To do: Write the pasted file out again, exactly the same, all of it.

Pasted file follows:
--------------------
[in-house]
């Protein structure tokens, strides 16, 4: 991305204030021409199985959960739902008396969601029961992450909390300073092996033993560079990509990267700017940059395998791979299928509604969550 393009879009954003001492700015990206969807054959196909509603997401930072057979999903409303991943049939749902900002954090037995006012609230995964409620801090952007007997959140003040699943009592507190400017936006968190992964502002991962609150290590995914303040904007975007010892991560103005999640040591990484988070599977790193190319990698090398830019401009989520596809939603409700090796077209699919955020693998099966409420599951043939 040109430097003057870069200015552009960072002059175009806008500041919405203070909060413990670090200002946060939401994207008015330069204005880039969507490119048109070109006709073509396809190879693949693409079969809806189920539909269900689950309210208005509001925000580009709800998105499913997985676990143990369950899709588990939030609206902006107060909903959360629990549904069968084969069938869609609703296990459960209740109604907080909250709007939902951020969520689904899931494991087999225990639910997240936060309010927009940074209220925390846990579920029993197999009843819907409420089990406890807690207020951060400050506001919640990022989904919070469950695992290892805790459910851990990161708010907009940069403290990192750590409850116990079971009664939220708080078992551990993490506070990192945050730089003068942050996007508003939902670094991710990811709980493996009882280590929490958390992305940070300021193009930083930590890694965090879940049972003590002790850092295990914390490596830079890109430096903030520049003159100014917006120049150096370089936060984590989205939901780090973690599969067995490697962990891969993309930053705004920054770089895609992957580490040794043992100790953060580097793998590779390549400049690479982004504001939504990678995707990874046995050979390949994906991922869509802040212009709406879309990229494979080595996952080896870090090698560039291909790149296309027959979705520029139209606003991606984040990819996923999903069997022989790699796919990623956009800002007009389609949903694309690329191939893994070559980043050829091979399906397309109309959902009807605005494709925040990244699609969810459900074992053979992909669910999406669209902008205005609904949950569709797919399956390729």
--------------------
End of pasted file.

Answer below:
[in-house]
């Protein structure tokens, strides 16, 4: 991305204030021409199985959960739902008396969601029961992450909390300073092996033993560079990509990267700017940059395998791979299928509604969550 393009879009954003001492700015990206969807054959196909509603997401930072057979999903409303991943049939749902900002954090037995006012609230995964409620801090952007007997959140003040699943009592507190400017936006968190992964502002991962609150290590995914303040904007975007010892991560103005999640040591990484988070599977790193190319990698090398830019401009989520596809939603409700090796077209699919955020693998099966409420599951043939 040109430097003057870069200015552009960072002059175009806008500041919405203070909060413990670090200002946060939401994207008015330069204005880039969507490119048109070109006709073509396809190879693949693409079969809806189920539909269900689950309210208005509001925000580009709800998105499913997985676990143990369950899709588990939030609206902006107060909903959360629990549904069968084969069938869609609703296990459960209740109604907080909250709007939902951020969520689904899931494991087999225990639910997240936060309010927009940074209220925390846990579920029993197999009843819907409420089990406890807690207020951060400050506001919640990022989904919070469950695992290892805790459910851990990161708010907009940069403290990192750590409850116990079971009664939220708080078992551990993490506070990192945050730089003068942050996007508003939902670094991710990811709980493996009882280590929490958390992305940070300021193009930083930590890694965090879940049972003590002790850092295990914390490596830079890109430096903030520049003159100014917006120049150096370089936060984590989205939901780090973690599969067995490697962990891969993309930053705004920054770089895609992957580490040794043992100790953060580097793998590779390549400049690479982004504001939504990678995707990874046995050979390949994906991922869509802040212009709406879309990229494979080595996952080896870090090698560039291909790149296309027959979705520029139209606003991606984040990819996923999903069997022989790699796919990623956009800002007009389609949903694309690329191939893994070559980043050829091979399906397309109309959902009807605005494709925040990244699609969810459900074992053979992909669910999406669209902008205005609904949950569709797919399956390729």